SAN DIEGO — On a recent Friday night, a quest for quality music in downtown San Diego yielded only two panhandlers, and they were far outnumbered by the multicultural stream of people out club-hopping.
This informal musical tour of downtown turned up more than half a dozen clubs packed with people dancing and schmoozing to jazz and loosely related sister musics.
More than 10 years after marketing hype began promoting downtown San Diego as a destination, the area is finally coming of age culturally. This is especially true in the Gaslamp Quarter, where brick sidewalks, trees and other improvements were added during the early 1980s, but restaurants, shops, nightclubs and other new attractions were slow to materialize.
Several of the liveliest nightspots downtown have opened within the past year. The most notable latest trend is clubs that dish up various types of Latin sound.
Filling in the quilt of downtown night life alongside familiar jazz and light-jazz joints such as the Horton Grand Hotel, the U.S. Grant Hotel, Croce's, the Doubletree (formerly Omni) Hotel and the B Street California Grill & Jazz Bar are relatively new places such as El Gato Loco, Cafe Bravo, El Sotano and Cafe Sevilla.
The Horton Grand's Palace Bar is still \o7 the\f7 place downtown for big-time jazz. With the demise of internationally known jazz at Elario's in La Jolla, the Victorian-era Horton Grand is among the few clubs left in San Diego consistently bringing in name acts.
On this particular Friday, former San Diegans Herman Riley and Charles Owens unleashed their saxes in front of a band with Harry Pickens on piano, Bob Magnusson on bass and Sherman Ferguson on drums.
Beneath a mural depicting Venus or some other nude goddess, these sax heroes dueled relentlessly on great jazz tunes.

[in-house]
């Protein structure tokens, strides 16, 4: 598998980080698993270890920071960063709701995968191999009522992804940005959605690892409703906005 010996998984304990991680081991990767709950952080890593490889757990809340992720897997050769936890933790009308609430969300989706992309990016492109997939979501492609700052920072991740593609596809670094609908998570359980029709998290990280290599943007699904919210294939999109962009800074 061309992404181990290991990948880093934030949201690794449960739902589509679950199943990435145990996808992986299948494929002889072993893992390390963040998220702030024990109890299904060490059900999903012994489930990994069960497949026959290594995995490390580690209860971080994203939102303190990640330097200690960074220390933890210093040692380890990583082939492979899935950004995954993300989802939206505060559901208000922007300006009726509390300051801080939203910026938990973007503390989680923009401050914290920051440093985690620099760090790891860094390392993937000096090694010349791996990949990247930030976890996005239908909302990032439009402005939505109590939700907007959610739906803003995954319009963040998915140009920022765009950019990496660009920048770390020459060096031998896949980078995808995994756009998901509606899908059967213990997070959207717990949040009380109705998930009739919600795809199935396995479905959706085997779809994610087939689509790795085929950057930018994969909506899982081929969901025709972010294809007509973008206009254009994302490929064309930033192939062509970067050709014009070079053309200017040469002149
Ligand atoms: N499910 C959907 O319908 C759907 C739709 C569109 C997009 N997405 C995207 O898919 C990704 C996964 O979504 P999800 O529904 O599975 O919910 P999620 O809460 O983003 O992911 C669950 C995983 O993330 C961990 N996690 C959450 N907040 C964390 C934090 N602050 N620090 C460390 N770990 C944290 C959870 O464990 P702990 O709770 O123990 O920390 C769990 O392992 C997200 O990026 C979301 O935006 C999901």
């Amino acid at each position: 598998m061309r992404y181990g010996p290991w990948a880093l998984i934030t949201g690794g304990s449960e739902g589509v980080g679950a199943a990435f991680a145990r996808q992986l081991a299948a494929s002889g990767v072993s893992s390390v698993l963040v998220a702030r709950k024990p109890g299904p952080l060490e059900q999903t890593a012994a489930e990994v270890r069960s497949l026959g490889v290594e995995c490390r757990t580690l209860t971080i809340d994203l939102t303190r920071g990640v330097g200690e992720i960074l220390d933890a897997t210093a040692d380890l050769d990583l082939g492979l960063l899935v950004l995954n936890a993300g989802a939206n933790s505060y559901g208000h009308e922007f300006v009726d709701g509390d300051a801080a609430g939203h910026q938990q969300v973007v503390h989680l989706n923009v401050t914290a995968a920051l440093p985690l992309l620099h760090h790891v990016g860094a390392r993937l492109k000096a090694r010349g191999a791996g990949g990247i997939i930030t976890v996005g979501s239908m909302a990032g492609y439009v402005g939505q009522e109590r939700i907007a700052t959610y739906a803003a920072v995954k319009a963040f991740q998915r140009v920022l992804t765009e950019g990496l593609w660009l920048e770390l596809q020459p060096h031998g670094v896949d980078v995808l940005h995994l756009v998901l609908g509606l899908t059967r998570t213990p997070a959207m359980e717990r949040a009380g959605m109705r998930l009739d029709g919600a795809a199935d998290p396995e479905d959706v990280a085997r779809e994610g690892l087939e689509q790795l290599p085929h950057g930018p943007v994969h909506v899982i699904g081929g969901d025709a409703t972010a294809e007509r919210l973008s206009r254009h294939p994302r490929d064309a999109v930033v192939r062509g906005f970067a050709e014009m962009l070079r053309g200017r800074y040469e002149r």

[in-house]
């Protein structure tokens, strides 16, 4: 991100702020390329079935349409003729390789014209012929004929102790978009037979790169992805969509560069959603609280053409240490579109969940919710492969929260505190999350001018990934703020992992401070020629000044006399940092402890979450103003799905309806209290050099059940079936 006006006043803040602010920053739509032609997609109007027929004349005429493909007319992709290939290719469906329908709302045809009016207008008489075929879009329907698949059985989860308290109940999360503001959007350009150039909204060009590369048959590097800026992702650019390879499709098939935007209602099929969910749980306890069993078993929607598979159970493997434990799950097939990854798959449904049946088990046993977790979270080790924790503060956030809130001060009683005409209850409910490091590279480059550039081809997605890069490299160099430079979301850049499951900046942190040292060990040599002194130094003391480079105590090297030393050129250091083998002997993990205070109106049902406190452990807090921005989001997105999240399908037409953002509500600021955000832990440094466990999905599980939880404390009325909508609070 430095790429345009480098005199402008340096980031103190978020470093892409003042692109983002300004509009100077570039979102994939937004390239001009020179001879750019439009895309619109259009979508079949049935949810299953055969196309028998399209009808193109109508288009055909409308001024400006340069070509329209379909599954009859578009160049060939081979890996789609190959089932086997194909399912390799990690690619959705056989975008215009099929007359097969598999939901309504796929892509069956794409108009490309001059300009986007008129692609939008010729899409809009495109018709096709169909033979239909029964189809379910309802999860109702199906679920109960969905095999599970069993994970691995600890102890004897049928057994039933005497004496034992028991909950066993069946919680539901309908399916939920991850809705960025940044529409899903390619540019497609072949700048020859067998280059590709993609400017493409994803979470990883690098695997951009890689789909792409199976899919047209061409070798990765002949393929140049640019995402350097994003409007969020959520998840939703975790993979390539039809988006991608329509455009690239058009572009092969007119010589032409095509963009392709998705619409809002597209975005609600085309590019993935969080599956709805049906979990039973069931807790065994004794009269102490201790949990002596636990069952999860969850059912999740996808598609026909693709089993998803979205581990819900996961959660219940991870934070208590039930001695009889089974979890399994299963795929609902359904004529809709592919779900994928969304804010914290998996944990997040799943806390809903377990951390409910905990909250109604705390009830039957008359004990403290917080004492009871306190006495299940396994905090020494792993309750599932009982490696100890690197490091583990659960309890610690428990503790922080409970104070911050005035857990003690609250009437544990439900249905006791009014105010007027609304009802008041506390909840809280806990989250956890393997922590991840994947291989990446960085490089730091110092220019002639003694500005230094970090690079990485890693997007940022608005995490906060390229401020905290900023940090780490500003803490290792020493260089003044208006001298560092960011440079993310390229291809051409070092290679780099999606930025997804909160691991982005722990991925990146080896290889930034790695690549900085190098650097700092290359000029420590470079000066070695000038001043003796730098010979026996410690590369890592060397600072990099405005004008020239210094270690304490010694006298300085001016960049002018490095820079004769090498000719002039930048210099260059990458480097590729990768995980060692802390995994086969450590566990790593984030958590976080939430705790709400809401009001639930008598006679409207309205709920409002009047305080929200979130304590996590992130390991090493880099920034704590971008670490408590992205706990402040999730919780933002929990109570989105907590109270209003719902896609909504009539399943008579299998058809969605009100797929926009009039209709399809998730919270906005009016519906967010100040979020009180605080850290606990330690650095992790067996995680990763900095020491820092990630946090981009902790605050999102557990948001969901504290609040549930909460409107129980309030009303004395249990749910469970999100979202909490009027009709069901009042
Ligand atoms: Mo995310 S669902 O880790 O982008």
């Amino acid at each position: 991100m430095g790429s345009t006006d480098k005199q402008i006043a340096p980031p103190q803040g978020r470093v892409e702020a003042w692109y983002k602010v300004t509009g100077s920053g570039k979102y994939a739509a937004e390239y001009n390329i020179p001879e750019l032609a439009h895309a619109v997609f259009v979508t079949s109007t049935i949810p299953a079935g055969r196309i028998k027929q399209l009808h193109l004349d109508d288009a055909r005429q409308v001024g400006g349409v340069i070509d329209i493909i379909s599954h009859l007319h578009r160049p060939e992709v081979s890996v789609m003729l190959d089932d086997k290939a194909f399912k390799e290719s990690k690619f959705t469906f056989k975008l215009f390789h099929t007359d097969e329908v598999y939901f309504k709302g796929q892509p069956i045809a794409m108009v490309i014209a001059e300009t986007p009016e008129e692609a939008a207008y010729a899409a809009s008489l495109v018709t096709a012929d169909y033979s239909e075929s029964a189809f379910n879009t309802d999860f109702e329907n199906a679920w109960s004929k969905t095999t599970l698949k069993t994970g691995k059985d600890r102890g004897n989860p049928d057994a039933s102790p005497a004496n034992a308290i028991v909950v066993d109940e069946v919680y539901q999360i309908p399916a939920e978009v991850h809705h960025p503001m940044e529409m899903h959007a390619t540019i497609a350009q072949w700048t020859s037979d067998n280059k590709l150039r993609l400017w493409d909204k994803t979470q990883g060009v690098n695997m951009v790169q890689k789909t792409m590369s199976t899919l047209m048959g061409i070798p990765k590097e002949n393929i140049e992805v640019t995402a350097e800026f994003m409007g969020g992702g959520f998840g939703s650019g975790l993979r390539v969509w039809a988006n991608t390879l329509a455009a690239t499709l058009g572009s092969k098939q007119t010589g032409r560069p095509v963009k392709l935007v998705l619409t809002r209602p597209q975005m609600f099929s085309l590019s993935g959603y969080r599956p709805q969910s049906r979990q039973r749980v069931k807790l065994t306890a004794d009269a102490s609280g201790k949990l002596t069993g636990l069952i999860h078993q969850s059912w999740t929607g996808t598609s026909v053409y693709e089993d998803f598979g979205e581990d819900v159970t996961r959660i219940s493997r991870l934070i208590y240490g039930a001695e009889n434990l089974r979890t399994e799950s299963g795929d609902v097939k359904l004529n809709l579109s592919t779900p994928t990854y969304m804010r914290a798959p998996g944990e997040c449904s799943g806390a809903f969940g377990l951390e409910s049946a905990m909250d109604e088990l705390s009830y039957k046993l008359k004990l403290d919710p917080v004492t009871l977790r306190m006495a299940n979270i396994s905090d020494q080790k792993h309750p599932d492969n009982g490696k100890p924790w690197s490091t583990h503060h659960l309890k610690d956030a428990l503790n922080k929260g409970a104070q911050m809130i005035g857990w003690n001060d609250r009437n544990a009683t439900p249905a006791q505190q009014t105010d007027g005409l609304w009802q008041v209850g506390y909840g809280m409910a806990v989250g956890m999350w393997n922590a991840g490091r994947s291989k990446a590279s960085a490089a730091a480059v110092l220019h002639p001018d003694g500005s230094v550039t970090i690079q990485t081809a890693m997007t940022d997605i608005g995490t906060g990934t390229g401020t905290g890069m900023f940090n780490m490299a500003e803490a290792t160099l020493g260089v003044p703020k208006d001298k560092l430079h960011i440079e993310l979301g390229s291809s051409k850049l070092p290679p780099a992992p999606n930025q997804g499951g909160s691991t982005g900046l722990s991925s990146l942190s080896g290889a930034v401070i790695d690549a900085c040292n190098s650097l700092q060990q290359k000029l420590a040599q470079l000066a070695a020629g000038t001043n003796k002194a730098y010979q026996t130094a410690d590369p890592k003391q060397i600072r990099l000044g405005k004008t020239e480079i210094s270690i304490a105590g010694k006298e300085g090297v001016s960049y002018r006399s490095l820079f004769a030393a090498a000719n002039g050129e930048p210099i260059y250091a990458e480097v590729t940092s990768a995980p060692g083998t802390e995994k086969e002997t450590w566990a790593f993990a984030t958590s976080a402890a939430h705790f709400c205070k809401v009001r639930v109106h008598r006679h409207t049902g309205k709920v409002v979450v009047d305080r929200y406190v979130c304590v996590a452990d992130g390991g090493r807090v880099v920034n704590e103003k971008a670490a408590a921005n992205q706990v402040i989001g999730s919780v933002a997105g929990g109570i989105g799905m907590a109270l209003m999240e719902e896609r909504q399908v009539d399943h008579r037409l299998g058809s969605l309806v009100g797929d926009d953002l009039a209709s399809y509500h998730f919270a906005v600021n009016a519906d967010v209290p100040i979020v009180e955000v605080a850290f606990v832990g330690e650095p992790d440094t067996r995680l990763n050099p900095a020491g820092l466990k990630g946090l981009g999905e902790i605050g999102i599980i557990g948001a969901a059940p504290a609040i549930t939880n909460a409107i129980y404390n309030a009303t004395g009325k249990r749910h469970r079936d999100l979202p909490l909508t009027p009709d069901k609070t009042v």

The Horton draws dedicated jazz lovers: musicians, fans, radio people and talent agents. There's seldom a problem with excessive crowd noise. But the bar is near the stage, so musicians and listeners must patiently contend with the continual din of the cash register, clinking glasses and low-level chitchat.
Over on Broadway, the U.S. Grant has cut back on jazz. Where once the hotel was booking the music several nights a week, with occasional showcases for national acts, jazz now happens only once or twice a week.
On Fridays this month, Tobacco Road is playing vintage jazz in the staid, wood-paneled Grant Grill Lounge, while Latin jazz guitarist Jaime Valle, who has a new CD out on the San Diego-based PAL label, will sizzle at the Grill on Saturday nights.
Several blocks to the west is the B Street California Grill & Jazz Bar, a popular hangout where youngish downtown suits of both sexes mingle after work. Unlike some other downtown hot spots, the B Street's action peaks early on Fridays with people fresh off work. By midnight, crowds are thinning.
Though billed as a jazz bar, the place seldom features true straight-ahead jazz. Generally, it's light pop-jazz that dominates the glass-block stage, with its 1970s-vintage flashing red lights. New owners took over last May and hired Falk and Morrow, who also book the Belly Up Tavern in Solana Beach, to program the B Street. The club is still searching for a musical identity.
February's promising lineup at the B Street includes national pop-jazz phenoms Fattburger tonight, local saxman Hollis Gentry's Neon on Feb. 15 and first-rate Del Mar guitarist Peter Sprague and his group Feb. 22.
Also searching for a musical identity is the City Colors bar at the Doubletree Hotel next to Horton Plaza. The current music policy features local pop-jazz bands such as Reel to Real and Split Decision on Friday nights and deejayed Latin music Saturdays.
Though the B Street peaks early on Fridays, other clubs, especially the new Latin hot spots in the Gaslamp Quarter, get most interesting after 11.
Latin music is all the rage downtown, and the most exciting place for youngish outlaws to be on a Friday night is El Gato Loco, which opened two years ago in the circa-1873 Backesto Building on 5th Avenue south of G Street.
Modeled on cantinas in the Mexican states of Chihuahua and Durango, this hip little place has a bar shaded by a clay-tiled awning and walls lined with pictures of notorious Mexican outlaws. Lights are dimmed in a separate dance room, which makes it a little easier to step out.
The people here strike all kinds of MTV poses as they hoist longnecks and shooters, but the bands are true grit, and that's the main attraction.
On this particular Friday, Los Feurenos (The Outsiders) served up generous helpings of authentic Mexican \o7 norteno \f7 music, which sounds like a polka band, complete with accordion, drenched in a salsa of spicy Latin rhythms and baleful, south-of-the-border melodies.
Nearby, Catherine Luminais, who specializes in booking talent for downtown venues, is turning El Sotano into a showcase for top local Latin jazz players such as Sol E Mar, guitarist Jaime Valle and singer Coral Thuet.